The incredible case of the only known individual whose parents were two different species

Jess Hardiman

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The incredible case of the only known individual whose parents were two different species

Featured Image Credit: John Bavaro

An ancient child from Siberia is thought to be the only known individual whose parents were from different species.

While many of have heard about our closest relatives the Neanderthals, less is known about the Denisovans who lived in the Lower and Middle Paleolithic ages. 

Only tiny fragments of bone and teeth remain of the Denisovans after being unearthed from the Denisova Cave in the Altai Mountains of Siberia, but scientists have been able to use these fossil pieces to gather some answers. 

A recent project called Finder - Fossil Fingerprinting and Identification of New Denisovan Remains from Pleistocene Asia aimed to shed some light on the long-extinct species and their relations with both the Neaderthals and Homo sapiens. 

The team had to study tiny bone fragments for answers. Credit: Thomas Higham/University of Oxford
The team had to study tiny bone fragments for answers. Credit: Thomas Higham/University of Oxford

Project leader Katerina Douka, of the Max Planck Institute in Jena, Germany and a visitor at Oxford University, said in a statement back in 2018: “We aim to find out where they lived, when they came into contact with modern humans – and why they went extinct.” 

The team studied the bone fragments discovered in the Siberian cave in 2010, noting how nearly all of the bones had been chewed by hyenas and other animals, making them unidentifiable. 

While prevailing techniques for identifying bone fragments take too long, Douka and Tom Higham - deputy director of Oxford University’s Radiocarbon Accelerator Unit and an adviser to Finder – opted for a new technology called Zooarchaology by mass spectrometry, which capitalises on the fact that every major mammal group has a distinct form of collagen.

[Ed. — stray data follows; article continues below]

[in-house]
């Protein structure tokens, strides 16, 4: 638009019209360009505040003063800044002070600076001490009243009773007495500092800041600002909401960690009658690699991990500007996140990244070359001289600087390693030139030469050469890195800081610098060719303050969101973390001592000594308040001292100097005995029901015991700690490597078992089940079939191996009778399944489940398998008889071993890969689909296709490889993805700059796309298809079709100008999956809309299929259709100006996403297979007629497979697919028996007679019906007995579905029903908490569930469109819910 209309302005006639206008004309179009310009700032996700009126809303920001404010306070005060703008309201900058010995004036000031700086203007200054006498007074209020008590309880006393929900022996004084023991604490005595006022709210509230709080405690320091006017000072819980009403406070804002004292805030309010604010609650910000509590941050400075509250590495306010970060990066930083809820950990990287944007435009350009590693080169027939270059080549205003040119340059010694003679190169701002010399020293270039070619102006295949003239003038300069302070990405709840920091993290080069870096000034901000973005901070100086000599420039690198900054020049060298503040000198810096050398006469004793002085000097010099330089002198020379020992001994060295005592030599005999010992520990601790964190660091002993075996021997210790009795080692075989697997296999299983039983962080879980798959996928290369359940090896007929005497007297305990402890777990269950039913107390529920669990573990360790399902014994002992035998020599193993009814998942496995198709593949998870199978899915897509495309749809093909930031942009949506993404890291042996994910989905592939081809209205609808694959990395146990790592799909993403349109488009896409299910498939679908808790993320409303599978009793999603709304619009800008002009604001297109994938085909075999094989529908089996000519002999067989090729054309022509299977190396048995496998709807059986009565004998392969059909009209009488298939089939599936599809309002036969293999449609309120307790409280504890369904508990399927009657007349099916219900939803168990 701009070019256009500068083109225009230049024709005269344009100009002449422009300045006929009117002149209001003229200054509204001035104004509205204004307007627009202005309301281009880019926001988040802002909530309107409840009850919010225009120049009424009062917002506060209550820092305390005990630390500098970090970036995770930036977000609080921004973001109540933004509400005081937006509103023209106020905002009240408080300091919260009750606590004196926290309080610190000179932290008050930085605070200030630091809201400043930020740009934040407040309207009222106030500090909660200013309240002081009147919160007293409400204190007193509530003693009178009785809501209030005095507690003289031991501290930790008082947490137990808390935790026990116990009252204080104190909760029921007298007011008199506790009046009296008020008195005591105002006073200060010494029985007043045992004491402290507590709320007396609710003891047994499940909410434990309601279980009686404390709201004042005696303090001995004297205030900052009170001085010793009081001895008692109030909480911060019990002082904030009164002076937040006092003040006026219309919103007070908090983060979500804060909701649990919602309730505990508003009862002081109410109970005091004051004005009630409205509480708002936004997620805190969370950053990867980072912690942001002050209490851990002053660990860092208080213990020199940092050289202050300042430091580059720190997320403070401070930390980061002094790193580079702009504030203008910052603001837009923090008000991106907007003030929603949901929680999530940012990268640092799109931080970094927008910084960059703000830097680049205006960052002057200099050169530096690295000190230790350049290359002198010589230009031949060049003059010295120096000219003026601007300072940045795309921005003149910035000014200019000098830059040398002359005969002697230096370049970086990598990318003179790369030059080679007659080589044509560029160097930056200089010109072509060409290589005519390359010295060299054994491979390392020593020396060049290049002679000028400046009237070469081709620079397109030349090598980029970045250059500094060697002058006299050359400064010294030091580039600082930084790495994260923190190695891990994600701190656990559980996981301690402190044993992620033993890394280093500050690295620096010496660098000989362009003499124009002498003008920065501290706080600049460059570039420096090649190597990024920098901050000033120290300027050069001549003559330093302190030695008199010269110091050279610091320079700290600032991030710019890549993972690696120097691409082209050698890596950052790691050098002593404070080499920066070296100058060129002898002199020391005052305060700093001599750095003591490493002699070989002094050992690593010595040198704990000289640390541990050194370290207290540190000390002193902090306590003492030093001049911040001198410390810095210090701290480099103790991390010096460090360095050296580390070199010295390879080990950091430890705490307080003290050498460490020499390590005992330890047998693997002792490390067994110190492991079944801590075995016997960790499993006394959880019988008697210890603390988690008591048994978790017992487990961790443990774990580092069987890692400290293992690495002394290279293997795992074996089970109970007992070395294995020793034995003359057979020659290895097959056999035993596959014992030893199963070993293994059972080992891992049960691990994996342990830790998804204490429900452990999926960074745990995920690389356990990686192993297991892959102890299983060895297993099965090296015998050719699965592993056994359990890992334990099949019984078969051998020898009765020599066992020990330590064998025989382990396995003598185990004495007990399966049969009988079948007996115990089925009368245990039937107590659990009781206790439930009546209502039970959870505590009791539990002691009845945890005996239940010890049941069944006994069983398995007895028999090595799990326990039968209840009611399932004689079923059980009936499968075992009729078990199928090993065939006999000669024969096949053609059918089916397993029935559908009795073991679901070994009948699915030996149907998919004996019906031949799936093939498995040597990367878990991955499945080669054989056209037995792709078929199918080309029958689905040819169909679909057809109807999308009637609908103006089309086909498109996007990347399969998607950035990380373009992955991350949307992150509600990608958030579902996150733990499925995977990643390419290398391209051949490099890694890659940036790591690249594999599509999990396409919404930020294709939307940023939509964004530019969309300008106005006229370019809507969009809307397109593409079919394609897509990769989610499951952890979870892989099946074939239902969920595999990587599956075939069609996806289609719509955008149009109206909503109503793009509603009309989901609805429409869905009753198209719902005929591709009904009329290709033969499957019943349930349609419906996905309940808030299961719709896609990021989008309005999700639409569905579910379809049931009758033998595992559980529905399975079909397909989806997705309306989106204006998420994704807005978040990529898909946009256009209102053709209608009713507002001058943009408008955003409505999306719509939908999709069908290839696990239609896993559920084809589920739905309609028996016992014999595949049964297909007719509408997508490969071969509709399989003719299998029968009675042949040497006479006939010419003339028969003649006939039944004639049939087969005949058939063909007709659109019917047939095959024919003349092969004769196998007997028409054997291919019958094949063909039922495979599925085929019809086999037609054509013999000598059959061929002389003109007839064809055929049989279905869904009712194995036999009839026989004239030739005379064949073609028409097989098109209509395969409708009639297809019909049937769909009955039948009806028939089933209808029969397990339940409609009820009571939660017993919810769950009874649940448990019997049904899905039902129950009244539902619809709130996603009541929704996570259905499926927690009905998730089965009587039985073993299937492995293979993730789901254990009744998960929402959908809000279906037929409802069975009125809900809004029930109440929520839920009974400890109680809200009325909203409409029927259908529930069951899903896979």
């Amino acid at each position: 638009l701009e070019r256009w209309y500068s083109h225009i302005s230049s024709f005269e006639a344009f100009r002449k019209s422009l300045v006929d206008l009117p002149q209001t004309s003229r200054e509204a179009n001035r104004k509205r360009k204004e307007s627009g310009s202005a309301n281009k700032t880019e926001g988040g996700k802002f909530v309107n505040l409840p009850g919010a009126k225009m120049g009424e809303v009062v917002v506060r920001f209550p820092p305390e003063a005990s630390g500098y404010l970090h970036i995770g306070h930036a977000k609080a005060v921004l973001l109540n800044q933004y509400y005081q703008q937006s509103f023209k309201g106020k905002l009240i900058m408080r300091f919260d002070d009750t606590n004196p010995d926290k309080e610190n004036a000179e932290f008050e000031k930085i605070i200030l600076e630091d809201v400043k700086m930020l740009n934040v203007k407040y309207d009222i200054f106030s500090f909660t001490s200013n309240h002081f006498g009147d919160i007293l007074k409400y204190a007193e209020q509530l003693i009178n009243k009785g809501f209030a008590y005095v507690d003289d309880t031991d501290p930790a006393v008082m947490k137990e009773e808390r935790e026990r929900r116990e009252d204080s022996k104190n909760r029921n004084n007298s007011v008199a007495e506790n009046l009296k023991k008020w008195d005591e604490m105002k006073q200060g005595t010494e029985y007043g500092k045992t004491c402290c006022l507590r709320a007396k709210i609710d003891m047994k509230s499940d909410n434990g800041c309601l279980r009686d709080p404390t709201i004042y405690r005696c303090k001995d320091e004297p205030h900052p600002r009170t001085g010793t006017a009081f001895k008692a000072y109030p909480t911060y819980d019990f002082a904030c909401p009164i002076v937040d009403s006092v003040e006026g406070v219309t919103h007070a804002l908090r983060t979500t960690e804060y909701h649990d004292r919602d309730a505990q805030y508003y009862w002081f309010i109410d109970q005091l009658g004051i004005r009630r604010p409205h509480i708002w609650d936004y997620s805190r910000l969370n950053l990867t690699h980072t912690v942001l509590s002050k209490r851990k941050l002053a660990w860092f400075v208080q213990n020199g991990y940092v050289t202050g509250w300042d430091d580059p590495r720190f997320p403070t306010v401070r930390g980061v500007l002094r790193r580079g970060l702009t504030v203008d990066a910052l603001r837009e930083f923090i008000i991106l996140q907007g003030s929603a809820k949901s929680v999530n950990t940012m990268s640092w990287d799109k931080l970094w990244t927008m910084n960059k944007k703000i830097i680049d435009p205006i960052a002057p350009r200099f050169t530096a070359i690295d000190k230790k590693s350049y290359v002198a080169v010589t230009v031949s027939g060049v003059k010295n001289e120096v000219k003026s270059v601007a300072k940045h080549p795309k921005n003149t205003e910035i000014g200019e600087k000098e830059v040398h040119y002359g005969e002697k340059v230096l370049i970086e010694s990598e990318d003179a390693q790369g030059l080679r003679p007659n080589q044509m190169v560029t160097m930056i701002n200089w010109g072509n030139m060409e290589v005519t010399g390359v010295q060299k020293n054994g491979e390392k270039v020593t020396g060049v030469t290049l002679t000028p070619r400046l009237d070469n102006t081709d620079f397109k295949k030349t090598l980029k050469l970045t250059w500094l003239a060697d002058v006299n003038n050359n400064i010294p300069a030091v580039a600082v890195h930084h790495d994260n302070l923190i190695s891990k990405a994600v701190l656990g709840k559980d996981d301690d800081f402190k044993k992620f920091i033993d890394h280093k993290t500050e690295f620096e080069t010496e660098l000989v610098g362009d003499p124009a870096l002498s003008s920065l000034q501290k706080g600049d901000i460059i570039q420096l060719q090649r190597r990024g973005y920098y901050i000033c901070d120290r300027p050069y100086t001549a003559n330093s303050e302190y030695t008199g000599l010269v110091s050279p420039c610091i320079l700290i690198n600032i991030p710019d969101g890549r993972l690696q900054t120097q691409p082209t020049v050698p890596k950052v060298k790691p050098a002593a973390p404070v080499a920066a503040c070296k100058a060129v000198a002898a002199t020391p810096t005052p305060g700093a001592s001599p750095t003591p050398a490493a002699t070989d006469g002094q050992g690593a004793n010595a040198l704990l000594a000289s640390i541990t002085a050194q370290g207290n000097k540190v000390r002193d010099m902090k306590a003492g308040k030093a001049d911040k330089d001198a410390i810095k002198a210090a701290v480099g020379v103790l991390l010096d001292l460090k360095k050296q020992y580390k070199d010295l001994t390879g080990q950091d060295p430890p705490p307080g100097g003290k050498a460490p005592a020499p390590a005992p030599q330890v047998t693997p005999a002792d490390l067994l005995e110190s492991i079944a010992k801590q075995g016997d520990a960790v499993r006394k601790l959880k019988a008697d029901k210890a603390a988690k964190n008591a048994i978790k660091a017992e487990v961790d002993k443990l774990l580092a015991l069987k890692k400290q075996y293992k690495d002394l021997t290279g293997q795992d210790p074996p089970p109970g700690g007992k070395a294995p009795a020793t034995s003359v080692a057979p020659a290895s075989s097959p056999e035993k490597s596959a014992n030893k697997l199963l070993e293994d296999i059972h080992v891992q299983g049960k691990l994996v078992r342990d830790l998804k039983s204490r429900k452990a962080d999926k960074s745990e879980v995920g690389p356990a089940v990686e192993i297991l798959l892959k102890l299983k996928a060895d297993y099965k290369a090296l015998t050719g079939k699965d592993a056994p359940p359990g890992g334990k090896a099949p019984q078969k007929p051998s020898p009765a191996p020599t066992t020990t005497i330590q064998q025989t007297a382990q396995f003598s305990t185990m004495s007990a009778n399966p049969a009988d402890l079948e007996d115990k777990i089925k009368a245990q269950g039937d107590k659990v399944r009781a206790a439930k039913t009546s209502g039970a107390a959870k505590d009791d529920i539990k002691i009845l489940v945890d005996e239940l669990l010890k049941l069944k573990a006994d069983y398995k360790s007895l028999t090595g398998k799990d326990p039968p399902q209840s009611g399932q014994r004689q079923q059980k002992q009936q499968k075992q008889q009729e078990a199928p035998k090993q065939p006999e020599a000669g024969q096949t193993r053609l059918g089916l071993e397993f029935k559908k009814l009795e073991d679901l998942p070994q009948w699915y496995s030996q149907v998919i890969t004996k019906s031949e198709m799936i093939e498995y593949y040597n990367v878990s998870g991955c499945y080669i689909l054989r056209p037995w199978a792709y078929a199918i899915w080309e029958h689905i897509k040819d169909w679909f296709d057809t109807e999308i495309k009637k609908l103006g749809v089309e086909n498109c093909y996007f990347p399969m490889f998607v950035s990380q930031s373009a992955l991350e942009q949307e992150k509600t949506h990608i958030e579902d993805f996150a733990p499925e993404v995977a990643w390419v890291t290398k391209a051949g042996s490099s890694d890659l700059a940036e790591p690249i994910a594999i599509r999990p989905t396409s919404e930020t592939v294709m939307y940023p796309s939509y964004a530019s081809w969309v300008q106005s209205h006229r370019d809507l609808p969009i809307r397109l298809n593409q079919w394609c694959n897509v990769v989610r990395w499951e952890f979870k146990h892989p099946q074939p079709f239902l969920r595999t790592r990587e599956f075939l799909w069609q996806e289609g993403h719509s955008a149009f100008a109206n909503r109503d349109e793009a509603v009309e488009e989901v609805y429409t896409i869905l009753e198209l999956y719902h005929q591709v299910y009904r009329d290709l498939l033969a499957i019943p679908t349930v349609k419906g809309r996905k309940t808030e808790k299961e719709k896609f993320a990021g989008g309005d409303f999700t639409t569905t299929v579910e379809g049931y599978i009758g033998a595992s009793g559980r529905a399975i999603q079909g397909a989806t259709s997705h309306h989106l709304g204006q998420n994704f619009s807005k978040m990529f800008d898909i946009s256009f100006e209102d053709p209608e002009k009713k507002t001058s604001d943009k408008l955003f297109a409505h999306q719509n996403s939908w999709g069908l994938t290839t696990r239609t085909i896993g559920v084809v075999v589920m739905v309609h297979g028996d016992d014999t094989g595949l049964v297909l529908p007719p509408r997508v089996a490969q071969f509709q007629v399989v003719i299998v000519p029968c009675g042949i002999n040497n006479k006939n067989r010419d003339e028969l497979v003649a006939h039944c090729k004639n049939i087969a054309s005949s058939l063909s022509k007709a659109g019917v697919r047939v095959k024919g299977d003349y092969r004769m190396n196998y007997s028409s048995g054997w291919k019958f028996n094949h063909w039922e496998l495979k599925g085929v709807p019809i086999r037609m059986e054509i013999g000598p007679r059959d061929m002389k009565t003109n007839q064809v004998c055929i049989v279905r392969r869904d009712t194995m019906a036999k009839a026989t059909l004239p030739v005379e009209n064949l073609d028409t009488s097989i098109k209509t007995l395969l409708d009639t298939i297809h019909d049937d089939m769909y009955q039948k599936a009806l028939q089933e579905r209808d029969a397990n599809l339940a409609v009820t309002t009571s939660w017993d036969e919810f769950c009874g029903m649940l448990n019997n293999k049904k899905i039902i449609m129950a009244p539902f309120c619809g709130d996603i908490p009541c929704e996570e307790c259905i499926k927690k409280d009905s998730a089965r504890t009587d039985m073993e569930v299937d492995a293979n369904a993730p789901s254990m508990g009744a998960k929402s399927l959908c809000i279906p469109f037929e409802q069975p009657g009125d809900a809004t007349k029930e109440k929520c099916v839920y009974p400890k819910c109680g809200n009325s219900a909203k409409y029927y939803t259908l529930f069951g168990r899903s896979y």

One of the thousands of bones studied turned out to be from a human species – which specific species, however, was not clear, so the sample was taken to Svante Pääbo at the Max Planck Institute for Evolutionary Anthropology in Leipzig for more detailed analysis, which found the bone belonged to someone who was aged 13 or older at death. 

Delving in further, the Leipzig team found that exactly half of the sample contained Neanderthal DNA, and the other half Denisovan DNA. 

Re-testing confirmed what the team suspected, confirming that the 90,000-year-old remains were of a hybrid daughter of a Neanderthal mother and a Denisovan father and nicknaming the girl Denny. 

“If you had asked me beforehand, I would have said we will never find this, it is like finding a needle in a haystack,” Pääbo said. 

In a bid to provide more of a visual depiction, artist John Bavaro shared his interpretation of Denny, explaining on his website: "By taking a genome analysis from the specimen’s mitochondrial DNA on a single bone fragment recovered from the Denisova Cave in the Altai Mountains of Russia, palaeogeneticists Viviane Slon and Svante Pääbo of the Max Planck Institute for Evolutionary found that she had 40 percent Denisovan genes from her dad and 40 percent Neanderthal genes from her mom."

John Bavaro's interpretation of Denny. Credit: John Bavaro
John Bavaro's interpretation of Denny. Credit: John Bavaro

The team’s research was eventually published in the journal Nature in August 2018, explaining: “Neanderthals and Denisovans are extinct groups of hominins that separated from each other more than 390,000 years ago.” 

The authors used the study to present the genome ‘Denisova 11’, the bone fragment from the Denisova Cave in Siberia, and prove that it came from ‘an individual who had a Neanderthal mother and a Denisovan father. 

“The father, whose genome bears traces of Neanderthal ancestry, came from a population related to a later Denisovan found in the cave,” they wrote. 

“The mother came from a population more closely related to Neanderthals who lived later in Europe than to an earlier Neanderthal found in Denisova Cave, suggesting that migrations of Neanderthals between eastern and western Eurasia occurred sometime after 120,000 years ago. 

“The finding of a first-generation Neanderthal–Denisovan offspring among the small number of archaic specimens sequenced to date suggests that mixing between Late Pleistocene hominin groups was common when they met.” 

If you have a story you want to tell, send it to UNILAD via [email protected] 

Topics: News, World News

Jess Hardiman
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